Money and the neighbors seem to be the only criterion to decide everything: their cars, their houses, their paintings, their decorations. People are having sauna baths in their bathrooms not because they love their bodies, not necessarily, but because it is the “in” thing – everybody has it. If you don’t have it you look poor. If everybody has a house in the hills, you have to have it. You may not know how to enjoy the hills – you may be simply bored there. Or you may take your TV and your radio there and just listen to the same radio you were listening to at home, and watch the same TV program as you were watching at home. What difference does it make where you are sitting, the hills or in your own room? But others have it. A four-car garage is needed – others have it. You may not need four cars.
The American mind is continuously competing with others. The Baul is a non-competitor. He is a drop-out. He says, “I am no longer concerned with what others are doing, I am only concerned with what I am. I am not concerned with what others have, I am only concerned with what I have.” Once you see the fact, that life can be tremendously blissful without having many things, then who bothers?
That is one of the basic differences between other renunciates in India and the Bauls. Bauls are beggars, Jaina monks are also beggars, but there is a great difference: Jaina monks have the American mind. They have left the world with great effort, they have renounced the world with great effort – because they think this is the only way to achieve the other world, to earn virtue. But they remain businessmen. The Jainas are the top-most businessmen in India. That is why I say they have the American mind. Their sannyasins remain the same.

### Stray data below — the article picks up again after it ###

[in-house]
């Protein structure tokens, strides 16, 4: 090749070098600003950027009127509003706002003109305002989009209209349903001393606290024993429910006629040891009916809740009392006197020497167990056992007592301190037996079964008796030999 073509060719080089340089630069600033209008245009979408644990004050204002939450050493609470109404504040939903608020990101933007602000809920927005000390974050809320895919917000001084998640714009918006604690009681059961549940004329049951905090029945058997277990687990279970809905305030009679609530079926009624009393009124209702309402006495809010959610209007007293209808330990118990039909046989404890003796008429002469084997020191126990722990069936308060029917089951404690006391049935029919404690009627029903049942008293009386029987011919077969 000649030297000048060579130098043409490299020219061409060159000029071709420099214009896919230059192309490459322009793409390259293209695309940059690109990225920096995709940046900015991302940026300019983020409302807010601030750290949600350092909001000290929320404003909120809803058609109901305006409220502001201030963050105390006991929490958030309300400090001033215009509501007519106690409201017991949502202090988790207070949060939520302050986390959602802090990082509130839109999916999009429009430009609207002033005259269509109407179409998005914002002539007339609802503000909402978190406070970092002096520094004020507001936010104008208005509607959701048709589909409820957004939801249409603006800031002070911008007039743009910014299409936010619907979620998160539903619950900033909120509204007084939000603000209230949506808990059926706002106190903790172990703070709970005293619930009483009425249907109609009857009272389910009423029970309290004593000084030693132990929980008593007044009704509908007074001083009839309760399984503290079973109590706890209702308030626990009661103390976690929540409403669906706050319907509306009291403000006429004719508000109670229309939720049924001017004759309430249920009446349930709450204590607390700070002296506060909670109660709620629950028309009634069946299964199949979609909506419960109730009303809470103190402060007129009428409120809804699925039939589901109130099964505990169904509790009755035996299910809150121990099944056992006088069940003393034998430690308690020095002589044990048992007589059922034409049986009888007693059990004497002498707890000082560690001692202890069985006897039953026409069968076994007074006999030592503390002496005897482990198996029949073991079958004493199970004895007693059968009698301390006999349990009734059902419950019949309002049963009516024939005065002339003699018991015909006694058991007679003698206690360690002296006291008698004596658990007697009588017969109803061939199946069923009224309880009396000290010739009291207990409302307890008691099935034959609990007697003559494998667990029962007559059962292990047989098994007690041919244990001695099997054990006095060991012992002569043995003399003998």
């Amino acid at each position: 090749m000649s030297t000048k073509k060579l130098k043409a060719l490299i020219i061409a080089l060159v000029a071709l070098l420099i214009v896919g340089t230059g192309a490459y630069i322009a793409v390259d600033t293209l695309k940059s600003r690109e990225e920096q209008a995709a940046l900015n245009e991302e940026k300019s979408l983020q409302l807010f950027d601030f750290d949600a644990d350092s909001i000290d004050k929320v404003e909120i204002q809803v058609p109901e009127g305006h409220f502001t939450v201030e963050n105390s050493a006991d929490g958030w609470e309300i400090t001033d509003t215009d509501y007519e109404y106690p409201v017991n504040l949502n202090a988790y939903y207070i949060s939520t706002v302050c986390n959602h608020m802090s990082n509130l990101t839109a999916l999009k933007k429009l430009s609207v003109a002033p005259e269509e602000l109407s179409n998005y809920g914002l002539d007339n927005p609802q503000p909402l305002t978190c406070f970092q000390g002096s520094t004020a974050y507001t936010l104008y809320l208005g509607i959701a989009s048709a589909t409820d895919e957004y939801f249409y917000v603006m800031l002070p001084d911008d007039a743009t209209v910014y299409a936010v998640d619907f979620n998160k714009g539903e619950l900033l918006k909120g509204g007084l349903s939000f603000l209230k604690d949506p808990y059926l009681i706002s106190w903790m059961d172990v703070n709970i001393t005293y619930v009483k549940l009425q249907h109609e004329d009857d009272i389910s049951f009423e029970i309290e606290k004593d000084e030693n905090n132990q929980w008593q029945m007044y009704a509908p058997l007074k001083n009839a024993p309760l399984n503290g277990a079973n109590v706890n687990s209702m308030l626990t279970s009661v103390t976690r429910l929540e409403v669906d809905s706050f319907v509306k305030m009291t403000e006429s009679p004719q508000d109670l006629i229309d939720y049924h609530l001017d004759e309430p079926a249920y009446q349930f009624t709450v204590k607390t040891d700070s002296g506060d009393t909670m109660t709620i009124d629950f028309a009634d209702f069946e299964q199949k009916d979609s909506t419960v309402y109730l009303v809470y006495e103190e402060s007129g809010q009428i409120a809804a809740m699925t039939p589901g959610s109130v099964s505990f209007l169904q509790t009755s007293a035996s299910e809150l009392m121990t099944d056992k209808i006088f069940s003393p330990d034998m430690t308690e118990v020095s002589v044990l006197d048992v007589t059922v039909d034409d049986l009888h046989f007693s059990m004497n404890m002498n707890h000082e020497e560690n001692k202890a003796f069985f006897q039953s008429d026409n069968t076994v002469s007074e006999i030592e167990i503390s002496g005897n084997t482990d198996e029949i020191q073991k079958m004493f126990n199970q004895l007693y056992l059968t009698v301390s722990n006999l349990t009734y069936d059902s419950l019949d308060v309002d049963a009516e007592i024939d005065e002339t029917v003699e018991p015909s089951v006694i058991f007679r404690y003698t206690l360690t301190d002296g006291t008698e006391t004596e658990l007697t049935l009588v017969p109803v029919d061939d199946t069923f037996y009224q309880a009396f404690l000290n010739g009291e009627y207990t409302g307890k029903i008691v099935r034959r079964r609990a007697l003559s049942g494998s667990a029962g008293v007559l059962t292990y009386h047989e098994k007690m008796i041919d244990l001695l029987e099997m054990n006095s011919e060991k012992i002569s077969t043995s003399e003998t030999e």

The Baul’s renunciation is totally different. He has not renounced for any other world. He has renounced seeing the foolishness of possessions, seeing the unnecessary burdening. He has renounced seeing the fact that you can be so happy without many things. Then why carry them? Carrying them creates anxiety, burdens you and destroys your blissfulness. The Jaina monk is thinking of another world: his moksha, his heaven.
The Baul is not worried about any other world. He says, “This is the only world.” But he has come to see the fact, a simple truth: that the more you have, the less you enjoy. Can’t you see it? It is a simple arithmetic of life – the more you have, the less you enjoy, because you don’t have any time to enjoy. The whole time is occupied by having. If you have too many things, you are occupied by that many things. Your inner space is occupied. To enjoy, you need a little space; to enjoy, you need a little unburdening; to enjoy, you need to forget your possessions and just be.
The Baul loves life, hence he renounces. The Jaina monk hates life, hence he renounces. So sometimes the gesture may appear the same, but it need not be the same. The inner significance may be totally different.
I have heard:
Old Luke and his wife were known as the stingiest couple in the valley. Luke died and a few months later his wife lay dying. She called in a neighbor and said weakly, “Ruthie, bury me in my black silk dress, but before you do, cut the back out and make a new dress out of it. It is good material and I hate to waste it.”
“Could not do that,” said Ruthie. “When you and Luke walk up them golden stairs, what would them angels say if your dress ain’t got a back in it?”
“They won’t be looking at me,” she said. “I buried Luke without his pants.”